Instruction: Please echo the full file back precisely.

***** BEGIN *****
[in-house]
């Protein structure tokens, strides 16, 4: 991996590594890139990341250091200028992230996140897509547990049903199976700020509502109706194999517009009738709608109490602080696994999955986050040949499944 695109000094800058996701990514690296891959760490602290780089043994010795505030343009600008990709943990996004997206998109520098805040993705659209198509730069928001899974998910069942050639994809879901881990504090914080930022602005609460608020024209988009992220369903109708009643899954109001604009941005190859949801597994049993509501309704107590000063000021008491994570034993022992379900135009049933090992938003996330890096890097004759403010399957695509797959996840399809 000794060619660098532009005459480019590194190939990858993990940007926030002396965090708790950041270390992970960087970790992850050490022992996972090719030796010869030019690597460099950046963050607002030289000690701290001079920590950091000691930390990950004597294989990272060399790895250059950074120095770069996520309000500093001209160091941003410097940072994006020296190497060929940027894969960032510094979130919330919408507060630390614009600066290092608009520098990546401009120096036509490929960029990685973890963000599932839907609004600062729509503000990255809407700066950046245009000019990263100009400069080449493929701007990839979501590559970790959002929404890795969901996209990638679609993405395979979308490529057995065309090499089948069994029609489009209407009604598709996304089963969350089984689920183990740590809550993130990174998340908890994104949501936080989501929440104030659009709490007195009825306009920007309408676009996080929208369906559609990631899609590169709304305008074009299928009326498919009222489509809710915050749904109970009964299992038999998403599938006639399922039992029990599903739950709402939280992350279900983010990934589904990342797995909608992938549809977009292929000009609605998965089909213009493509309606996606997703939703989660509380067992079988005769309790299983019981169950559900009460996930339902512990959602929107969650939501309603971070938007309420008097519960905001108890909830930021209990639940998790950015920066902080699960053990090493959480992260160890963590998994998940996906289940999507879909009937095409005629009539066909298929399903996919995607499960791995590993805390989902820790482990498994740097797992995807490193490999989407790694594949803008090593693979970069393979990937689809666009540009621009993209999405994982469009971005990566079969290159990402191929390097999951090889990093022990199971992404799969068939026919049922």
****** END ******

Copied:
[in-house]
């Protein structure tokens, strides 16, 4: 991996590594890139990341250091200028992230996140897509547990049903199976700020509502109706194999517009009738709608109490602080696994999955986050040949499944 695109000094800058996701990514690296891959760490602290780089043994010795505030343009600008990709943990996004997206998109520098805040993705659209198509730069928001899974998910069942050639994809879901881990504090914080930022602005609460608020024209988009992220369903109708009643899954109001604009941005190859949801597994049993509501309704107590000063000021008491994570034993022992379900135009049933090992938003996330890096890097004759403010399957695509797959996840399809 000794060619660098532009005459480019590194190939990858993990940007926030002396965090708790950041270390992970960087970790992850050490022992996972090719030796010869030019690597460099950046963050607002030289000690701290001079920590950091000691930390990950004597294989990272060399790895250059950074120095770069996520309000500093001209160091941003410097940072994006020296190497060929940027894969960032510094979130919330919408507060630390614009600066290092608009520098990546401009120096036509490929960029990685973890963000599932839907609004600062729509503000990255809407700066950046245009000019990263100009400069080449493929701007990839979501590559970790959002929404890795969901996209990638679609993405395979979308490529057995065309090499089948069994029609489009209407009604598709996304089963969350089984689920183990740590809550993130990174998340908890994104949501936080989501929440104030659009709490007195009825306009920007309408676009996080929208369906559609990631899609590169709304305008074009299928009326498919009222489509809710915050749904109970009964299992038999998403599938006639399922039992029990599903739950709402939280992350279900983010990934589904990342797995909608992938549809977009292929000009609605998965089909213009493509309606996606997703939703989660509380067992079988005769309790299983019981169950559900009460996930339902512990959602929107969650939501309603971070938007309420008097519960905001108890909830930021209990639940998790950015920066902080699960053990090493959480992260160890963590998994998940996906289940999507879909009937095409005629009539066909298929399903996919995607499960791995590993805390989902820790482990498994740097797992995807490193490999989407790694594949803008090593693979970069393979990937689809666009540009621009993209999405994982469009971005990566079969290159990402191929390097999951090889990093022990199971992404799969068939026919049922």